We've seen them at garage sales and pawn shops throughout the Treasure Valley after spring cleaning: the remains of well intended spin-off ideas that were meant to be the next big thing in action sports. Imagine a bunch of dudes sitting in the basement chugging Mountain Dew, one-upping each other on how they will spend the fortune that they will surely make off of a new game-changing contraption.
Sadly, most new technologies come and go as readily as the seasons, leaving us to wonder when we'll see another shenanigan maker with some staying power. Until that day, here is a fun short list of piggybacked action sports technologies, some that made it into the mainstream and some that have yet to get their 15 seconds of gnar-bro love.
Mountain Boarding: Snowboarding's warm weather cousin, mountain boarding has yet to enjoy the popularity of its wintertime relative. Originally developed in the late 1980s, mountain boarding is just like it sounds: riding down a hill on grass or dirt trails on a board with large grippy tires. Mountain boards are typically outfitted with a braking system and bindings to keep you and the board in the same vicinity.
Snow Skateboarding: Arguably the predecessor to snowboarding, snow skating has many iterations. Modern snow skates can be either bi-deck—stacked with two decks layered on top of each other—or single-deck, which is similar to a regular skateboard. Snow skating is meant to be an alternative to snowboarding that allows riders to do more technical tricks without their feet bound to the board. You probably won't ever see this little jib muffin in the backcountry, but you should find it in more ample quantities at the terrain park.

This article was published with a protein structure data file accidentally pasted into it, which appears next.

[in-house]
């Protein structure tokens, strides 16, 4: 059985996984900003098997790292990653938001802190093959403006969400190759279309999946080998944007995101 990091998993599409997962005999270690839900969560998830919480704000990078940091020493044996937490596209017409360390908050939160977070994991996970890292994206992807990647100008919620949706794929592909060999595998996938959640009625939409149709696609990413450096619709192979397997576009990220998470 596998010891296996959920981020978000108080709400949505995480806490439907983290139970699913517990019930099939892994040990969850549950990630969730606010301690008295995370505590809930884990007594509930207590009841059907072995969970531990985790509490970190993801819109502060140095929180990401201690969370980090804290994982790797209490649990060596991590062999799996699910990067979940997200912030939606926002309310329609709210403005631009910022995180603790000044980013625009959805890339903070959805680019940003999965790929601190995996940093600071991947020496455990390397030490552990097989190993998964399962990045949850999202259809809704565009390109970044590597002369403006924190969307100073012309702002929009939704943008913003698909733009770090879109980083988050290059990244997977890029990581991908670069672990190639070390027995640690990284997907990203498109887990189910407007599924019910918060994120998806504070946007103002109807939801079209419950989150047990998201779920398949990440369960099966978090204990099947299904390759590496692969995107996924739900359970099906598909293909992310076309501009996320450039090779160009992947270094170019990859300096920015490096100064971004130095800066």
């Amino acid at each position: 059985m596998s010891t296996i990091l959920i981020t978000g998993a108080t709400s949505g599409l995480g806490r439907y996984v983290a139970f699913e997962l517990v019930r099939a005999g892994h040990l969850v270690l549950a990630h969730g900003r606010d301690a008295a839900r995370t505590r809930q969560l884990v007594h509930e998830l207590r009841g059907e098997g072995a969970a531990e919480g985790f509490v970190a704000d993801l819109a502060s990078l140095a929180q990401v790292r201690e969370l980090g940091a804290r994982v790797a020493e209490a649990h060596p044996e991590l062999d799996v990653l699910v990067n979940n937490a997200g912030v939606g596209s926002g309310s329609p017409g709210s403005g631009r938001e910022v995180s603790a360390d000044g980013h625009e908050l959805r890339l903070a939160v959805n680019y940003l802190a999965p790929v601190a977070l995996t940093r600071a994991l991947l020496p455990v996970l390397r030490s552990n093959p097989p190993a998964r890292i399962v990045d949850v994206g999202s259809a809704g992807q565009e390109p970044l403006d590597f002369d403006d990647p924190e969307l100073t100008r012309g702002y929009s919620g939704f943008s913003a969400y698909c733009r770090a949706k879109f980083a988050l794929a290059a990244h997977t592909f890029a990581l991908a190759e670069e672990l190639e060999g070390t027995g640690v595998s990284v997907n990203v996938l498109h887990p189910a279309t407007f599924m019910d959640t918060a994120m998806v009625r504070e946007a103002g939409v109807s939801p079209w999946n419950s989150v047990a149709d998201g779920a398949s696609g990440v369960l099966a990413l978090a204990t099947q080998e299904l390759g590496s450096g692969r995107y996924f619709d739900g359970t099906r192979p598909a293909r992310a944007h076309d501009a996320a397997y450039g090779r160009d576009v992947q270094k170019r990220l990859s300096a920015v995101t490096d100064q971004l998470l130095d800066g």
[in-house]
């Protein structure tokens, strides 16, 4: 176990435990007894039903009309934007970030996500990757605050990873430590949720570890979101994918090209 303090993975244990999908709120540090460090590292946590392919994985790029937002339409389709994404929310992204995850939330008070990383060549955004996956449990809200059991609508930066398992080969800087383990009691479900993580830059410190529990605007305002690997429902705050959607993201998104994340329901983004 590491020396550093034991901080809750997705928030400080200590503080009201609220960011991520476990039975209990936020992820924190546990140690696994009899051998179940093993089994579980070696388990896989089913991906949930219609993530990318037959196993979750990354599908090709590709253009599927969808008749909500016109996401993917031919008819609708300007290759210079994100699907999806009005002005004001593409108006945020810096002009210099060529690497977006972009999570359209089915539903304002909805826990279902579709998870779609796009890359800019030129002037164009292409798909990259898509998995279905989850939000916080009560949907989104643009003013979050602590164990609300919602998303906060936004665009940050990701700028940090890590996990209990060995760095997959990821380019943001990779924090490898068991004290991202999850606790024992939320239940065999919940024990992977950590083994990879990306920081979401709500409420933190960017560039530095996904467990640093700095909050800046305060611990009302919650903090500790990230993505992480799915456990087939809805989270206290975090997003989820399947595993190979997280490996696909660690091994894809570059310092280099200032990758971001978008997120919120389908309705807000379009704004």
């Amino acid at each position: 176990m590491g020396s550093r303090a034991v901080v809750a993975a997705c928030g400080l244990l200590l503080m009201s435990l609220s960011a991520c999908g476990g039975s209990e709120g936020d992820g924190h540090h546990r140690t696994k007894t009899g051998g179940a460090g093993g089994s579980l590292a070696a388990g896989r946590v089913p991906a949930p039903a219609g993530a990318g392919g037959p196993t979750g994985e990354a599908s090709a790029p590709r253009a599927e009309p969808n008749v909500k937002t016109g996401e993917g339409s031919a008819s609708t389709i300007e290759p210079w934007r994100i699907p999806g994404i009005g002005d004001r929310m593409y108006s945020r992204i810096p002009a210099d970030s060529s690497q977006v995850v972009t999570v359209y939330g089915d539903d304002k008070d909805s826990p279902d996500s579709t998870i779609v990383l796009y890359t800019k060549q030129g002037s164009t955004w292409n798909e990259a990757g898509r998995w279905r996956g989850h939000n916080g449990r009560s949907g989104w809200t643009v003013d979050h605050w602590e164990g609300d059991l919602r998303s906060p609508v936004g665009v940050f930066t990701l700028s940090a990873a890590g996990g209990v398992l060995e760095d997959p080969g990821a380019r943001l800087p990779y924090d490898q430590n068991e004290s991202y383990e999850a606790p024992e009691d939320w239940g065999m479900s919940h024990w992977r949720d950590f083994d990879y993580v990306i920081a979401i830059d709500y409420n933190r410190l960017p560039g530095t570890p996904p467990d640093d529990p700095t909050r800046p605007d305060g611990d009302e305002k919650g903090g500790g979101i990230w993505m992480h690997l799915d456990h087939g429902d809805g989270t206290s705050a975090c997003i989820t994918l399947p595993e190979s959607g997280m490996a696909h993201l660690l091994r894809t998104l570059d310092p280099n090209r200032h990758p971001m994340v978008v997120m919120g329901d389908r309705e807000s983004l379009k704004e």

Wake Surfing: A popular summertime alternative to wake boarding, wake surfing is really just surfing on the back of a manmade wave created by the drag/wake from a "trunk heavy" boat. Talented surfers can drink a beer while carving up a wave.
Riverboarding: The stepchild of surfing, riverboarding has been subject to countless spin-offs and variations over the years, and the mechanics of the sport differ depending on the style and type of river and rider. Some folks are content just trying to ride waves by lying on the board belly-down. Others stand up, and still yet others have pushed the sport with fleeting technologies including the Banshee River Board (developed here in Idaho), which incorporates an elastic bungee chord to propel the rider up the river using drag and release principles. Think catapult.
Snowblades (A.K.A. Skiboards): Perhaps where the endearing term "hot dogger" came from, snowblades didn't last much past 1999. Essentially short snow skis with very limited utility, these cute little buggers are strictly useful for novelty park and groomer applications.
Sandboarding/Sandskiing: Still alive and well today, year-round thrill junkies can get their carving fix in July on a sandboard or sand skis. Some folks utilize regular snowboard or alpine ski gear for steeper applications, but custom formica, wood and fiberglass technologies also exist specifically for dune uses. Sandboarding is thought to be most popular in Namibia.
If you're feeling like messing with your adrenaline fix routine, consider one of these oddities for a little perspective on where your sport is going—or perhaps where its already been.